The “Direct Method” says, “Rule #1 is that we should always use the target language and never use the students’ first language (L1) in class.” Though the Direct Method is dated, some English teachers may feel obligated (or perhaps guilty) if they don’t follow this rule. However, the rule is not reasonable, and it can be counterproductive because (1) it puts too much pressure on non-native teachers of English, and (2) because we can use the L1 in judicious ways to promote learning in the classroom. The following guidelines are written for Japanese teachers of English, but they can work for all language teachers trying to balance the use of the target language and the L2 in foreign language classrooms.
First, as a goal, we would be wise to use the target language as much as possible in class as long as students understand it. In this sense, we carefully apply Krashen’s input hypothesis: “We acquire languages by understanding messages.” Thus, for classroom management, modeling student-student interaction, and simply doing our lessons, we can use the target language as much as possible to guide students through the process of learning while making our lessons comprehensible for our students. The key is this: When using the target language in class, we need to make it clearly comprehensible to students.
With this basic principle in mind, we can now consider the judicious use of Japanese in the English classroom. That is, we may want to use Japanese in order to:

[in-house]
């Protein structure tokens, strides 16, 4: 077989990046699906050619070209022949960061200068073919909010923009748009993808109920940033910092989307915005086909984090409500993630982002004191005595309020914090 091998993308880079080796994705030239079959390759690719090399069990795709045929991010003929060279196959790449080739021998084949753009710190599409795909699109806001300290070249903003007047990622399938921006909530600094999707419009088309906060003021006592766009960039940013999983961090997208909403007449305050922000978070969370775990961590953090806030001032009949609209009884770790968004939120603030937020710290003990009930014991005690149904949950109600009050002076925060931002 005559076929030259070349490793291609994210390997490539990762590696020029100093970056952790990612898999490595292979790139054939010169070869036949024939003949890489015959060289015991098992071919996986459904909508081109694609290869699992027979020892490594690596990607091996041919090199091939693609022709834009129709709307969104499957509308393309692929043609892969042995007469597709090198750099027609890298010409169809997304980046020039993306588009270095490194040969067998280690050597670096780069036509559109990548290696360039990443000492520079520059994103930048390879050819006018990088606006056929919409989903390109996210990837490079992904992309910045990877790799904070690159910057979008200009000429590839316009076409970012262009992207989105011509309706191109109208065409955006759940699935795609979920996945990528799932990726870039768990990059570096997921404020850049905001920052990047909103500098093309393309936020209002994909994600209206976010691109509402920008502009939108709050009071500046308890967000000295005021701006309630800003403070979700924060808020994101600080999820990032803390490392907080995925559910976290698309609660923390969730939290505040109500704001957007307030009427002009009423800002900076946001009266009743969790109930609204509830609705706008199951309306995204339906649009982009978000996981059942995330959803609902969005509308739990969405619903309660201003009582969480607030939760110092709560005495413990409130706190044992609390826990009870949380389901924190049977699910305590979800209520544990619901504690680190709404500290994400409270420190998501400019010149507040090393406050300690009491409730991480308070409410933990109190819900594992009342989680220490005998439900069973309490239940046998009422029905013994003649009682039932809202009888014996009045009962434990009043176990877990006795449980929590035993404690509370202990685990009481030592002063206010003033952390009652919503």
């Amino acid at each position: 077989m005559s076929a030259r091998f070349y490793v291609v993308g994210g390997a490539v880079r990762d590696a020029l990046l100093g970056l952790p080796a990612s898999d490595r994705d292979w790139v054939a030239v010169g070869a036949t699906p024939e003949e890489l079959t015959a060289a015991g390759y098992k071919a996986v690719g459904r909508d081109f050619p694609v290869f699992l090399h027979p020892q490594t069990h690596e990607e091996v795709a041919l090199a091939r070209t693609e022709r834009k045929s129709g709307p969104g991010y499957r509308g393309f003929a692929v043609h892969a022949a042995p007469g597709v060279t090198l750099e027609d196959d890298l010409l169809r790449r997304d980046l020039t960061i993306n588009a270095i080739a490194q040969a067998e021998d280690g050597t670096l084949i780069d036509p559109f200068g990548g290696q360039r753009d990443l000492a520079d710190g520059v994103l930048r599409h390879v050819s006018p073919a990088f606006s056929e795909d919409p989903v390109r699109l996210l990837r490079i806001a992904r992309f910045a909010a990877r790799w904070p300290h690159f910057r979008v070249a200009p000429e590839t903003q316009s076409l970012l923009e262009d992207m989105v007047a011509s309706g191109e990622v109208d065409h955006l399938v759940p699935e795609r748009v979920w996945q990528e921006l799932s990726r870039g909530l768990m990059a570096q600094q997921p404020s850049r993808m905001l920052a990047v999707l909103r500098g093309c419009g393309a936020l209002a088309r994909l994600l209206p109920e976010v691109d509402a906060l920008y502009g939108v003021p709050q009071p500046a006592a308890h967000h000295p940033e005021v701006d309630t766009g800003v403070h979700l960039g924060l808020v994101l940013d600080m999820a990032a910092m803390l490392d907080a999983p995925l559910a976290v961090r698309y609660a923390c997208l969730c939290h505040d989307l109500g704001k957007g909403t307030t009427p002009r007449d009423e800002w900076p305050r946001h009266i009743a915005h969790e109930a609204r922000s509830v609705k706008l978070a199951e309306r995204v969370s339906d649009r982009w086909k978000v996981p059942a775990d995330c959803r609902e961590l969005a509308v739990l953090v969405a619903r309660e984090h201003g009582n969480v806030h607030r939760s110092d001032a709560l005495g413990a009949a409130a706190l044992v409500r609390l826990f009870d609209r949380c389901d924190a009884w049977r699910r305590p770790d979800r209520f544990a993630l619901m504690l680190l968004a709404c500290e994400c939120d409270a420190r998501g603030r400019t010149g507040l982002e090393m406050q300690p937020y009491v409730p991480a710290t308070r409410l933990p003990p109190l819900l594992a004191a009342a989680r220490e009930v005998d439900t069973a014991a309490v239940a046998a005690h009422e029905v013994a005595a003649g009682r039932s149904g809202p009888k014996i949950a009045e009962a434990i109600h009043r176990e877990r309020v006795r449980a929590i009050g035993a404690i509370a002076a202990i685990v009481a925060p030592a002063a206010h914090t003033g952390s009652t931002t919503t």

- Explain short, but complicated grammar points.
- Briefly explain the rationale, learning theory, or linguistic science that supports our classroom tasks so students understand why we do what we do.
- Provide a quick word definition (translation) when the L2 doesn’t work quickly.
- Check comprehension, if using the L2 doesn’t work quickly.
- To make a text or phrase understandable, if using the L2 doesn’t work quickly.
- Explain how to do an activity, if physically showing the students how to do it while using the L2 isn’t effective.
- Lower pressure, build rapport, tell jokes, remembering that we can also do these things using the target language.
The above guidelines show that we can use the L1 in our English classes in order to benefit the teaching of English. That is, the L1 can actually help us teach the L2. Though these guidelines may seem reasonable, some new teachers may find them challenging and difficult, and they may feel much more comfortable using their native language as they teach. In such cases, these teachers can increase target language input for their students by preparing a simple script of their lessons in English. These scripts can be saved and backed up on computers for future revision and use. A simple technique like this can help teachers maximize comprehensible L2 input in class while judiciously using the L1 to support the teaching of English.